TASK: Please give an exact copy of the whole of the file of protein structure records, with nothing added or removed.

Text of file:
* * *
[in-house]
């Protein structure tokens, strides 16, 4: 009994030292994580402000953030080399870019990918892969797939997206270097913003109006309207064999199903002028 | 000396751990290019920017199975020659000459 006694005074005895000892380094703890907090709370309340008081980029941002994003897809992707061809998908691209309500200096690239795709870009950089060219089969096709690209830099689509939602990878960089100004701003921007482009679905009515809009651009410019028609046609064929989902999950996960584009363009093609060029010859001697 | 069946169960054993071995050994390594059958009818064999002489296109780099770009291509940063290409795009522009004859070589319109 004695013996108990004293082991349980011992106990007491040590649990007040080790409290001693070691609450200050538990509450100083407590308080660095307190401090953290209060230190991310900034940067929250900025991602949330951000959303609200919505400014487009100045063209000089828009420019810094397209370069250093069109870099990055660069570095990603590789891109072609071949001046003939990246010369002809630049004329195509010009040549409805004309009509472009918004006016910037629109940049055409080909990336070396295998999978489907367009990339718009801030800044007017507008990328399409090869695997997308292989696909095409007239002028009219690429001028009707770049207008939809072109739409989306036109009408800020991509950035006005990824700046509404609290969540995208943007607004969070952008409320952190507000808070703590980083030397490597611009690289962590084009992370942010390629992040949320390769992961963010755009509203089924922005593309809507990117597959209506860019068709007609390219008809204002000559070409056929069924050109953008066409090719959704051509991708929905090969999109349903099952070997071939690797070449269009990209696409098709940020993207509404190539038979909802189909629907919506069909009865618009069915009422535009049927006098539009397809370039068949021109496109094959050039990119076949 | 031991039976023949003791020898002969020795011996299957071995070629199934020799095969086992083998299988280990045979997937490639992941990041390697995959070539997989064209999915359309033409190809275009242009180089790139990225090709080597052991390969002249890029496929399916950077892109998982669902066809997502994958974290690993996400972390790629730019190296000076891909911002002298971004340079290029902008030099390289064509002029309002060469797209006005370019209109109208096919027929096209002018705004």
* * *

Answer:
[in-house]
């Protein structure tokens, strides 16, 4: 009994030292994580402000953030080399870019990918892969797939997206270097913003109006309207064999199903002028 | 000396751990290019920017199975020659000459 006694005074005895000892380094703890907090709370309340008081980029941002994003897809992707061809998908691209309500200096690239795709870009950089060219089969096709690209830099689509939602990878960089100004701003921007482009679905009515809009651009410019028609046609064929989902999950996960584009363009093609060029010859001697 | 069946169960054993071995050994390594059958009818064999002489296109780099770009291509940063290409795009522009004859070589319109 004695013996108990004293082991349980011992106990007491040590649990007040080790409290001693070691609450200050538990509450100083407590308080660095307190401090953290209060230190991310900034940067929250900025991602949330951000959303609200919505400014487009100045063209000089828009420019810094397209370069250093069109870099990055660069570095990603590789891109072609071949001046003939990246010369002809630049004329195509010009040549409805004309009509472009918004006016910037629109940049055409080909990336070396295998999978489907367009990339718009801030800044007017507008990328399409090869695997997308292989696909095409007239002028009219690429001028009707770049207008939809072109739409989306036109009408800020991509950035006005990824700046509404609290969540995208943007607004969070952008409320952190507000808070703590980083030397490597611009690289962590084009992370942010390629992040949320390769992961963010755009509203089924922005593309809507990117597959209506860019068709007609390219008809204002000559070409056929069924050109953008066409090719959704051509991708929905090969999109349903099952070997071939690797070449269009990209696409098709940020993207509404190539038979909802189909629907919506069909009865618009069915009422535009049927006098539009397809370039068949021109496109094959050039990119076949 | 031991039976023949003791020898002969020795011996299957071995070629199934020799095969086992083998299988280990045979997937490639992941990041390697995959070539997989064209999915359309033409190809275009242009180089790139990225090709080597052991390969002249890029496929399916950077892109998982669902066809997502994958974290690993996400972390790629730019190296000076891909911002002298971004340079290029902008030099390289064509002029309002060469797209006005370019209109109208096919027929096209002018705004």